3. All rings or other jewellery on the bitten limb, especially on fingers, should be removed, as they may act as tourniquets if oedema develops.
4. The bitten limb should be immobilised as effectively as possible using an extemporised splint or sling.
5. If there is any impairment of vital functions, such as problems with respiration, airway, circulation, heart function, these must be supported as a priority. In particular, for bites causing flaccid paralysis, including respiratory paralysis, both airway and respiration may be impaired, requiring urgent and prolonged treatment, which may include the mouth to mask (mouth to mouth) technique of expired air transfer. Seek urgent medical attention.
6. Do not use Tourniquets, cut, suck or scarify the wound or apply chemicals or electric shock.
7. Avoid peroral intake, absolutely no alcohol. No sedatives outside hospital. If there will be considerable delay before reaching medical aid, measured in several hours to days, then give clear fluids by mouth to prevent dehydration.
8. If the offending snake has been killed it should be brought with the patient for identification (only relevant in areas where there are more than one naturally occurring venomous snake species), but be careful to avoid touching the head, as even a dead snake can envenom. No attempt should be made to pursue the snake into the undergrowth as this will risk further bites.
9. The snakebite victim should be transported as quickly and as passively as possible to the nearest place where they can be seen by a medically-trained person (health station, dispensary, clinic or hospital). The bitten limb must not be exercised as muscular contraction will promote systemic absorption of venom. If no motor vehicle or boat is available, the patient can be carried on a stretcher or hurdle, on the pillion or crossbar of a bicycle or on someone's back.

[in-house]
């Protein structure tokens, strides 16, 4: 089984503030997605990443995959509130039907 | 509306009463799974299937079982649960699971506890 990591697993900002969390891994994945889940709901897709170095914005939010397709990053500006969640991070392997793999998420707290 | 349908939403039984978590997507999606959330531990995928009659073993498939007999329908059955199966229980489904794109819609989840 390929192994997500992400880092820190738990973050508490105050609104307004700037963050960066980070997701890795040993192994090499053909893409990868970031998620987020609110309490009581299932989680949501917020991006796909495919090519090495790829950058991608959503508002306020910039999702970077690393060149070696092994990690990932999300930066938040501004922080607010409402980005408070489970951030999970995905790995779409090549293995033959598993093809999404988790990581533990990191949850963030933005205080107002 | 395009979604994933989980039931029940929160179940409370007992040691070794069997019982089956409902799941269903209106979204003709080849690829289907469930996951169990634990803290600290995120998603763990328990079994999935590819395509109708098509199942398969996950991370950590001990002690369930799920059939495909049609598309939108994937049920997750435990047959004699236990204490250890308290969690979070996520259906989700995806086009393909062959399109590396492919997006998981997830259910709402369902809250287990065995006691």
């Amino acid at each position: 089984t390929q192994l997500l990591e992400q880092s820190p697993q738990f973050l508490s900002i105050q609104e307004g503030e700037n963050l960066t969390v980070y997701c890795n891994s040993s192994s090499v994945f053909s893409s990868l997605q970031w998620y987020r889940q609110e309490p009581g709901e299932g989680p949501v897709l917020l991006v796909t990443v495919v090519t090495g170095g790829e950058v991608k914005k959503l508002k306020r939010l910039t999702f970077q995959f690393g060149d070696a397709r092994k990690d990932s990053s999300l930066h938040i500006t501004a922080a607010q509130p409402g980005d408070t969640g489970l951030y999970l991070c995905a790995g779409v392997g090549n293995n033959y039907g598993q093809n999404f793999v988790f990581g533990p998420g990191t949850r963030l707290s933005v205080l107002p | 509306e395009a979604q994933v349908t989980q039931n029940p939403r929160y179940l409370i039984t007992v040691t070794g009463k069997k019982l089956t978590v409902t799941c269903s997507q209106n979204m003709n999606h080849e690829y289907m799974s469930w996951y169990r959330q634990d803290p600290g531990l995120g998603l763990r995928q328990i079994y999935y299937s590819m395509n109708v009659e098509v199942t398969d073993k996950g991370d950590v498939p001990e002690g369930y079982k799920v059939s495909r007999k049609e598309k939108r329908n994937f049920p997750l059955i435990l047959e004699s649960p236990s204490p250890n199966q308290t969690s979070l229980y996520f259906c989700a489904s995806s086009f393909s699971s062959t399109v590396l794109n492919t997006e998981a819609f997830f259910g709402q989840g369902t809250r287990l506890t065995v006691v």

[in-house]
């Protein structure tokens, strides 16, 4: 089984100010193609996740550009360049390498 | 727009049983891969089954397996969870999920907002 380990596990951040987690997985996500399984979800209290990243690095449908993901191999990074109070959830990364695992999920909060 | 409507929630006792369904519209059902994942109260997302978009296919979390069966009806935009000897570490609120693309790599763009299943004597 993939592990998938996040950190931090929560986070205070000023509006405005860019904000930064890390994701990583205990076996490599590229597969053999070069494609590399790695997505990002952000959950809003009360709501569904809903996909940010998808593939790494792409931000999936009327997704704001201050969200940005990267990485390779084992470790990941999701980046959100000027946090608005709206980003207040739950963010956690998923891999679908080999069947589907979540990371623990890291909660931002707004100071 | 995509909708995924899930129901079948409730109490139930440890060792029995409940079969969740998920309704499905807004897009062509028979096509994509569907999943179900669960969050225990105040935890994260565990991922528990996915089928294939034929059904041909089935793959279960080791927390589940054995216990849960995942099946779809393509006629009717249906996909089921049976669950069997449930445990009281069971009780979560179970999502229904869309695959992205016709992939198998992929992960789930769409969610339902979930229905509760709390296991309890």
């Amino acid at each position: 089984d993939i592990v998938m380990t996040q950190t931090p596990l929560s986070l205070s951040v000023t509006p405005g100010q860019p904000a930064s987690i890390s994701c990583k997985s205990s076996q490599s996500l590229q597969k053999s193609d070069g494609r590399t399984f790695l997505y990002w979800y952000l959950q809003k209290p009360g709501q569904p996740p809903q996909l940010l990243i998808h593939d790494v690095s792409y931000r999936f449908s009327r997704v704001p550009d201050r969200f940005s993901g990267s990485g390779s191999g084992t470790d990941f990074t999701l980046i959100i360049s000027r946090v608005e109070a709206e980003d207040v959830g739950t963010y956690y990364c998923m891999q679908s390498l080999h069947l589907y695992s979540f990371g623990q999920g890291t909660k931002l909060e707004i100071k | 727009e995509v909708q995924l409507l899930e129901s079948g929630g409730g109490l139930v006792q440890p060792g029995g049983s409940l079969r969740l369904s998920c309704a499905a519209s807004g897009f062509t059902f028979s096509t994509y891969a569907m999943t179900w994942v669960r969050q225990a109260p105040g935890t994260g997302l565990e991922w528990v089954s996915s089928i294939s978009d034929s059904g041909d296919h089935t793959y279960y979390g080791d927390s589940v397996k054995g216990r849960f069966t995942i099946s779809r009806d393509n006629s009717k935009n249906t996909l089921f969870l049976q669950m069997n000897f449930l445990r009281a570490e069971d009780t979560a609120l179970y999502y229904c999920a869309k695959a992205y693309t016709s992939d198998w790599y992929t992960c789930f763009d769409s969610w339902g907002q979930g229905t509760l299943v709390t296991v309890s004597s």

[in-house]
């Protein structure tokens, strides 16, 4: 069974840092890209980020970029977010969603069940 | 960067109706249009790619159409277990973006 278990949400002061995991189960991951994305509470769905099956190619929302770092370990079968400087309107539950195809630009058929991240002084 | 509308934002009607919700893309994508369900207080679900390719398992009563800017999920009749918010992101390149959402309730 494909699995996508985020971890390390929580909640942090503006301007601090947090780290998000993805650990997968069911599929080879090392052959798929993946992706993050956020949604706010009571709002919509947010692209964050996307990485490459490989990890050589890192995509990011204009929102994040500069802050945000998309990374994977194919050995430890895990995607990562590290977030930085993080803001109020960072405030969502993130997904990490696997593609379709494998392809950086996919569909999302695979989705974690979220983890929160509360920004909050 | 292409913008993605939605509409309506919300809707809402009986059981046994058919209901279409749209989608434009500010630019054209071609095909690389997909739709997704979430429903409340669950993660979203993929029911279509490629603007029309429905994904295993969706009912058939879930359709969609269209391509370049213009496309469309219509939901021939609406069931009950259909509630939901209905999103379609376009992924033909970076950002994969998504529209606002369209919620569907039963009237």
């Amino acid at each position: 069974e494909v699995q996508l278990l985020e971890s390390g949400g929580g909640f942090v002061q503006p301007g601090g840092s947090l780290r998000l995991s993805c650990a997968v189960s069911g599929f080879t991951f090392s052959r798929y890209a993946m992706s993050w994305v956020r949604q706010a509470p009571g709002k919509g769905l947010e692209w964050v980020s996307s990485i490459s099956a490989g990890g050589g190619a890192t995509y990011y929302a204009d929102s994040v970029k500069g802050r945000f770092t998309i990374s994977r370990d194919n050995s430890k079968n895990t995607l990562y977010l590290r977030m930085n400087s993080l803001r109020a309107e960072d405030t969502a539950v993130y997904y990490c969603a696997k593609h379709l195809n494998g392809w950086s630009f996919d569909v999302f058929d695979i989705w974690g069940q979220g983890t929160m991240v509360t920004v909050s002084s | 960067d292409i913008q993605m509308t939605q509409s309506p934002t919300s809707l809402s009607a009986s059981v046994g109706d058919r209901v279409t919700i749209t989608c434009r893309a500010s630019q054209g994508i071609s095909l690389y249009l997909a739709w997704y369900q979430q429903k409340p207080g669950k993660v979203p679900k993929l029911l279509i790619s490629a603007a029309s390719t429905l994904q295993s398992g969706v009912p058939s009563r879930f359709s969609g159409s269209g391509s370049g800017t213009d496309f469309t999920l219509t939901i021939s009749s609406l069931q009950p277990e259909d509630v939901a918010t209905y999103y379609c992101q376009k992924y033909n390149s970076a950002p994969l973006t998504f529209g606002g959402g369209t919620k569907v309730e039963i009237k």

10. Most traditional, and many of the more recently fashionable, first aid measures are useless and potentially dangerous. These include local cauterization, incision, excision, amputation, suction by mouth, vacuum pump or syringe, combined incision and suction ("venom-ex" apparatus), injection or instillation of compounds such as potassium permanganate, phenol (carbolic soap) and trypsin, application of electric shocks or ice (cryotherapy), use of traditional herbal, folk and other remedies including the ingestion of emetic plant products and parts of the snake, multiple incisions, tattooing and so on.
Treatment Summary
These small atractaspid burrowing snakes are not likely to be encountered or bite, nor is envenoming likely should a bite occur. As a consequence, in the unlikely event of a bite, extensive investigations and prolonged observation would rarely be necessary. The bite should be cleaned, tetanus immunisation secured, the patient observed for a period of a few hours only and if well, discharged, with a caution about the possibility of secondary infection developing later, though this is a theoretical risk only at this time.
Key Diagnostic Features
Most likely minor or trivial effects only, possibly minor local pain or swelling, systemic effects not likely.
General Approach to Management
Most cases will be minor, not requiring admission, with discharge possible after several hours uneventful observation. Nevertheless, it would be prudent to examine periodically for evidence of systemic envenoming.
Antivenom Therapy
No antivenom available
No Antivenoms
No images